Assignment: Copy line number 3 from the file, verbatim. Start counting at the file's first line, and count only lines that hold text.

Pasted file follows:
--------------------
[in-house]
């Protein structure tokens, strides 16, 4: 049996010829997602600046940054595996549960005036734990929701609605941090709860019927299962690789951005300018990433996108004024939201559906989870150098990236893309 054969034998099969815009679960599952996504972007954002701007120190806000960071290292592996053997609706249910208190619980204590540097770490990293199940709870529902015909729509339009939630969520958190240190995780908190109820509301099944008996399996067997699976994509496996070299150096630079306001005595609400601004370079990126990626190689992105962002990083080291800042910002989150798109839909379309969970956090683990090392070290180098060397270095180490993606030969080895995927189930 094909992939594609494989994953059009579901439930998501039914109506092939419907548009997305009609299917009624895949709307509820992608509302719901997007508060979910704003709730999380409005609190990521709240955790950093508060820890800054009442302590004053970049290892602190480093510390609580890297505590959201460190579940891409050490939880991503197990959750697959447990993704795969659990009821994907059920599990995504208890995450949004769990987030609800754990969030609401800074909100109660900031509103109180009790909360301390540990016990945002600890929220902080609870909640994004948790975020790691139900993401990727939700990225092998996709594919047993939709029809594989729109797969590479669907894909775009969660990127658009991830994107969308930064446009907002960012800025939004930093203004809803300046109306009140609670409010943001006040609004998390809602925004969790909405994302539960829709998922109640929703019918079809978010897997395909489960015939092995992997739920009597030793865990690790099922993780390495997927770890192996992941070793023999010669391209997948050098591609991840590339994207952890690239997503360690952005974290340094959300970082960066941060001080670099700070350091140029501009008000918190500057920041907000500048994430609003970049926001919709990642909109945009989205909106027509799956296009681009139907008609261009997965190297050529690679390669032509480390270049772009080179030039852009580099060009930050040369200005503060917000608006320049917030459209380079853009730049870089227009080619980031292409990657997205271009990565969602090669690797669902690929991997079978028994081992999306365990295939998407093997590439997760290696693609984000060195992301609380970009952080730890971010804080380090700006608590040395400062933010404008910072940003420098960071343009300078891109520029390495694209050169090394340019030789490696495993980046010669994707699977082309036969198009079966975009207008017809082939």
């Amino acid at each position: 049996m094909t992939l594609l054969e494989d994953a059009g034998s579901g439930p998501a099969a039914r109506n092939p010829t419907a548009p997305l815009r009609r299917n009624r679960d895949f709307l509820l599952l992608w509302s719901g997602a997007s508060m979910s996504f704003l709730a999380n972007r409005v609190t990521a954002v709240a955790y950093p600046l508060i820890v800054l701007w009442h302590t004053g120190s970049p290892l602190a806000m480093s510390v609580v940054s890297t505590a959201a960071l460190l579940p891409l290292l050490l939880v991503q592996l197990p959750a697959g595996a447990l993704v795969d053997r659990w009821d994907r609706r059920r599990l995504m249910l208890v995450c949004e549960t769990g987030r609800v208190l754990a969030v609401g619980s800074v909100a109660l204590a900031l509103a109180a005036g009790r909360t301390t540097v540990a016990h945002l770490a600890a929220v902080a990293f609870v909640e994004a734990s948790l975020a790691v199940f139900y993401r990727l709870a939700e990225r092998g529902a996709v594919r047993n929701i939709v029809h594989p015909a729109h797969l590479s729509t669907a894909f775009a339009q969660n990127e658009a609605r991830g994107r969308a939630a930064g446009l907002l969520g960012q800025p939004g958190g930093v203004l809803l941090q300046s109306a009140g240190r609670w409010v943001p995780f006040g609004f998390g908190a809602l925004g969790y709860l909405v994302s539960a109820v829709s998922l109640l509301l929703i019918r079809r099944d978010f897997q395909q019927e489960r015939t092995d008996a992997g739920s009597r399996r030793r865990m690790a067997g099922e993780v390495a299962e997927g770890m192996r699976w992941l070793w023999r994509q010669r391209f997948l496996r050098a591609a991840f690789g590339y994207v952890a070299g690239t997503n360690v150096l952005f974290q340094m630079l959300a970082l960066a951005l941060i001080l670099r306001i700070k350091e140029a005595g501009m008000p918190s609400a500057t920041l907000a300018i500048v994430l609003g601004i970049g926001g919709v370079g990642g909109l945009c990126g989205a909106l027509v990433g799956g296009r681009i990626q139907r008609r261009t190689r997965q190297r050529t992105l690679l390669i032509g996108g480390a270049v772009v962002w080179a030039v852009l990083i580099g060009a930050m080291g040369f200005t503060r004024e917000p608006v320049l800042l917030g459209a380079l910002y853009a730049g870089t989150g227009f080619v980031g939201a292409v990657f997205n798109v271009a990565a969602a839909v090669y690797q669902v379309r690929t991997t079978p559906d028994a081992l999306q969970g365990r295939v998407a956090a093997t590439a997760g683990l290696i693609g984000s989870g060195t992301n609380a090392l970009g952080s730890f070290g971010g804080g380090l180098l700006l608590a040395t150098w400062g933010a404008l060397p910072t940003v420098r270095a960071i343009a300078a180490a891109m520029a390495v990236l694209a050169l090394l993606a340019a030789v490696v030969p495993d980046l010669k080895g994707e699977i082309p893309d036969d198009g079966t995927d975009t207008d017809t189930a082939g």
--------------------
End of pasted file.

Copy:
């Amino acid at each position: 049996m094909t992939l594609l054969e494989d994953a059009g034998s579901g439930p998501a099969a039914r109506n092939p010829t419907a548009p997305l815009r009609r299917n009624r679960d895949f709307l509820l599952l992608w509302s719901g997602a997007s508060m979910s996504f704003l709730a999380n972007r409005v609190t990521a954002v709240a955790y950093p600046l508060i820890v800054l701007w009442h302590t004053g120190s970049p290892l602190a806000m480093s510390v609580v940054s890297t505590a959201a960071l460190l579940p891409l290292l050490l939880v991503q592996l197990p959750a697959g595996a447990l993704v795969d053997r659990w009821d994907r609706r059920r599990l995504m249910l208890v995450c949004e549960t769990g987030r609800v208190l754990a969030v609401g619980s800074v909100a109660l204590a900031l509103a109180a005036g009790r909360t301390t540097v540990a016990h945002l770490a600890a929220v902080a990293f609870v909640e994004a734990s948790l975020a790691v199940f139900y993401r990727l709870a939700e990225r092998g529902a996709v594919r047993n929701i939709v029809h594989p015909a729109h797969l590479s729509t669907a894909f775009a339009q969660n990127e658009a609605r991830g994107r969308a939630a930064g446009l907002l969520g960012q800025p939004g958190g930093v203004l809803l941090q300046s109306a009140g240190r609670w409010v943001p995780f006040g609004f998390g908190a809602l925004g969790y709860l909405v994302s539960a109820v829709s998922l109640l509301l929703i019918r079809r099944d978010f897997q395909q019927e489960r015939t092995d008996a992997g739920s009597r399996r030793r865990m690790a067997g099922e993780v390495a299962e997927g770890m192996r699976w992941l070793w023999r994509q010669r391209f997948l496996r050098a591609a991840f690789g590339y994207v952890a070299g690239t997503n360690v150096l952005f974290q340094m630079l959300a970082l960066a951005l941060i001080l670099r306001i700070k350091e140029a005595g501009m008000p918190s609400a500057t920041l907000a300018i500048v994430l609003g601004i970049g926001g919709v370079g990642g909109l945009c990126g989205a909106l027509v990433g799956g296009r681009i990626q139907r008609r261009t190689r997965q190297r050529t992105l690679l390669i032509g996108g480390a270049v772009v962002w080179a030039v852009l990083i580099g060009a930050m080291g040369f200005t503060r004024e917000p608006v320049l800042l917030g459209a380079l910002y853009a730049g870089t989150g227009f080619v980031g939201a292409v990657f997205n798109v271009a990565a969602a839909v090669y690797q669902v379309r690929t991997t079978p559906d028994a081992l999306q969970g365990r295939v998407a956090a093997t590439a997760g683990l290696i693609g984000s989870g060195t992301n609380a090392l970009g952080s730890f070290g971010g804080g380090l180098l700006l608590a040395t150098w400062g933010a404008l060397p910072t940003v420098r270095a960071i343009a300078a180490a891109m520029a390495v990236l694209a050169l090394l993606a340019a030789v490696v030969p495993d980046l010669k080895g994707e699977i082309p893309d036969d198009g079966t995927d975009t207008d017809t189930a082939g």